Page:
The Best Minds of My Generation: A Literary History of the Beats by Allen Ginsberg (Edited by Bill Morgan) - review by Alex Blasdel

Alex Blasdel

Affairs to Remember

The Best Minds of My Generation: A Literary History of the Beats


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‘Dream Record: June 8, 1955’ was almost the last poem Allen Ginsberg ever wrote. In it, he interrogates the ghost of William S Burroughs’s wife, Joan. Burroughs had shot her dead in Mexico City in 1951 during what was, according to legend, a pie-eyed game of William Tell. (Instead of an apple, she supposedly had a champagne glass on her head.) ‘Joan, what kind of knowledge have the dead?’ Ginsberg asks in his elegant composition, which he wrote shortly after his twenty-ninth birthday and later called a survey of the major characters of the Beat Generation up to that time. ‘What do you remember of us?’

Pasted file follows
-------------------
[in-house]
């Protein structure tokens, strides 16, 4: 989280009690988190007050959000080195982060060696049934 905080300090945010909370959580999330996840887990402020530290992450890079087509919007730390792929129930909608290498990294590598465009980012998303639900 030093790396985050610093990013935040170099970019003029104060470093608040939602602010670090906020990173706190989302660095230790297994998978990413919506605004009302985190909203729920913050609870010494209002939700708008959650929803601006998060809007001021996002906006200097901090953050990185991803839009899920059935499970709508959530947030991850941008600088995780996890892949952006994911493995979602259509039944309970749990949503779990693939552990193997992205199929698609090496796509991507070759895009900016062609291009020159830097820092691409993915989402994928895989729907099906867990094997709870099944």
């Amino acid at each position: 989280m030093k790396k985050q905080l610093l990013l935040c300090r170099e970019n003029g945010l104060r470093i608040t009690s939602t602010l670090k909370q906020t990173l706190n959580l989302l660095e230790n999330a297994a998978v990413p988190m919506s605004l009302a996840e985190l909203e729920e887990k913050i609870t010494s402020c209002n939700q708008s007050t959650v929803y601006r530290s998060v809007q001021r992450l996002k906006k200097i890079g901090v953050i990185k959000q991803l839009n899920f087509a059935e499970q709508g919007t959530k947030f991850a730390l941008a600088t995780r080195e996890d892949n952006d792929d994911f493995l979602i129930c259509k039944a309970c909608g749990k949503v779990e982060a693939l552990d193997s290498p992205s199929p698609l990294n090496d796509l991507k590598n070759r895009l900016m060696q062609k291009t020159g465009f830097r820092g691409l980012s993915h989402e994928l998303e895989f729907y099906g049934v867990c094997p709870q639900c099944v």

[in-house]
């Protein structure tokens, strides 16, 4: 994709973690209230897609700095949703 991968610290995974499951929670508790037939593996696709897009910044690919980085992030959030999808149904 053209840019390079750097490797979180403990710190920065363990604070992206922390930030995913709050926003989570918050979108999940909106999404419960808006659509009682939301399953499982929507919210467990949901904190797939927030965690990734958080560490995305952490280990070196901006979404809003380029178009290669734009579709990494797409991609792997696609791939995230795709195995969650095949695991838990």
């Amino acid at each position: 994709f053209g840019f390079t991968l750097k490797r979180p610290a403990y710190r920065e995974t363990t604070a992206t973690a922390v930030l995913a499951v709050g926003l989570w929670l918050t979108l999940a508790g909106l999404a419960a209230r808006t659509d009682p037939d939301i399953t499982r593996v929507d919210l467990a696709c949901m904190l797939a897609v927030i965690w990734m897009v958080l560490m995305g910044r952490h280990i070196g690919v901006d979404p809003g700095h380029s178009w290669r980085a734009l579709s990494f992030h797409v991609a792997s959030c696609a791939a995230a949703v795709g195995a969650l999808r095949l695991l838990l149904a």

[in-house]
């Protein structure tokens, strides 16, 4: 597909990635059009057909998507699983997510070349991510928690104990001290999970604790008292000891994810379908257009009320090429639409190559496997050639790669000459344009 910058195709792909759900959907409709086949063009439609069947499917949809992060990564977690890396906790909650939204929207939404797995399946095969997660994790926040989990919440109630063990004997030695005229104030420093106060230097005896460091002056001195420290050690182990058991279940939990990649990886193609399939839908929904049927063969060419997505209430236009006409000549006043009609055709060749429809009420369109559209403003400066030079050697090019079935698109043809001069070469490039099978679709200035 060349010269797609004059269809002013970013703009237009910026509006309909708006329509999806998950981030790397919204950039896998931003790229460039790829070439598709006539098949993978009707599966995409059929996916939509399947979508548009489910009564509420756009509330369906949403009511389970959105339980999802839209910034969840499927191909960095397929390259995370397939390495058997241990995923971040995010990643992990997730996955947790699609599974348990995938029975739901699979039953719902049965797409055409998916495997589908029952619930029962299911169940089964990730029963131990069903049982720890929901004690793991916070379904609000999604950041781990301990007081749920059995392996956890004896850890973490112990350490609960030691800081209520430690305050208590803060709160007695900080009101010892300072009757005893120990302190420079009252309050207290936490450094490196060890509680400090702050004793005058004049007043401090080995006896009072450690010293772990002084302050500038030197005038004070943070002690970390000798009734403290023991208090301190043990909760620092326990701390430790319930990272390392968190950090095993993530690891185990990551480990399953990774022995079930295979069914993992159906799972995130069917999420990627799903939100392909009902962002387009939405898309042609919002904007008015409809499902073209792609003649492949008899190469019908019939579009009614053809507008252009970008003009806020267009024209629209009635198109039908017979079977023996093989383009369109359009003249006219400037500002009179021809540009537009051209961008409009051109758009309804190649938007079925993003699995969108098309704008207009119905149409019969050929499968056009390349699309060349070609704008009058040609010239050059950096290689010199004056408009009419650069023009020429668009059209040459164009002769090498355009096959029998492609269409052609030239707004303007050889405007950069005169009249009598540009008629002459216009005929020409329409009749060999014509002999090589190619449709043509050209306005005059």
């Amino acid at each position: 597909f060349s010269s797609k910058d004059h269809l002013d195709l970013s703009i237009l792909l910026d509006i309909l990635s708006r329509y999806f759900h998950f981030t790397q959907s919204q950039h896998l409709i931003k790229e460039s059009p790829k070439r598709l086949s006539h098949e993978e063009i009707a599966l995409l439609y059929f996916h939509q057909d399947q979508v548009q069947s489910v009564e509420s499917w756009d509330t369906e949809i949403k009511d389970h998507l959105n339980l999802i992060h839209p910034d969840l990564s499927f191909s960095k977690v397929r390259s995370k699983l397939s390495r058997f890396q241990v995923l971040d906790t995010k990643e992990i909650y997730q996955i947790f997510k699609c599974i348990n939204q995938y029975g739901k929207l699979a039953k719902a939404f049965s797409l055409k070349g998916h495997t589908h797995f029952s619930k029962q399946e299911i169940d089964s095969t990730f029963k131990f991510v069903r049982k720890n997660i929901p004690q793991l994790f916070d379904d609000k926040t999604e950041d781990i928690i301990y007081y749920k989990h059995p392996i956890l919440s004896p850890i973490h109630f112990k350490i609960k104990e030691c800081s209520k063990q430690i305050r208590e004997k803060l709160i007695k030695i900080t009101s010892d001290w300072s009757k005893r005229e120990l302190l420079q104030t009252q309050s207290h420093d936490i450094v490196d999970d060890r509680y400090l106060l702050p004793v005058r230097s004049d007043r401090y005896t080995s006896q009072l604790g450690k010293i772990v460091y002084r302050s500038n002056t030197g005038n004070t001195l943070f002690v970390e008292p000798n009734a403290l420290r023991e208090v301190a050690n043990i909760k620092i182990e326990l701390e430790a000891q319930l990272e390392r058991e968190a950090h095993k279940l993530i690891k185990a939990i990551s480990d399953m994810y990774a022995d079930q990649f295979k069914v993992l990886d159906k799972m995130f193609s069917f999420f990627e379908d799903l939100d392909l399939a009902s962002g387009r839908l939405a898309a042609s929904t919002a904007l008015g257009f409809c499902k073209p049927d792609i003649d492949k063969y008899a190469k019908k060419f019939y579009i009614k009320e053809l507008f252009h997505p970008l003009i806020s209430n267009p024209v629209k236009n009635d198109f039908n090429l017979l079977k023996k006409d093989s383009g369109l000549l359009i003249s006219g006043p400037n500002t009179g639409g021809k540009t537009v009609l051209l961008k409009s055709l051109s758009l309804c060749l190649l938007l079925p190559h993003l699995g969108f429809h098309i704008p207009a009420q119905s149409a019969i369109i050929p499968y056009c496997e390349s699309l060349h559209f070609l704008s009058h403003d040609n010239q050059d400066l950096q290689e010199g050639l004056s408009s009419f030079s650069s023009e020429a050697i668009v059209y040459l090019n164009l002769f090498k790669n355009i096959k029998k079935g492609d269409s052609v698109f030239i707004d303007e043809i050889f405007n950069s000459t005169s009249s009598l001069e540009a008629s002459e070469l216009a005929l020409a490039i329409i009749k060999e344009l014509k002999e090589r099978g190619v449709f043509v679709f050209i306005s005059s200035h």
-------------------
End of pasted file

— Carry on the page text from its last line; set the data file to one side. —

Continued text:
There might have been no Beat Generation to remember if the poet Kenneth Rexroth hadn’t thought that ‘Dream Record’ smacked of formalist ‘bullshit’. ‘Listen Ginsberg,’ he said. ‘You’re too old to be going on with all this formal stuff.’ Ginsberg responded by upending his life and renouncing poetry. It wasn’t

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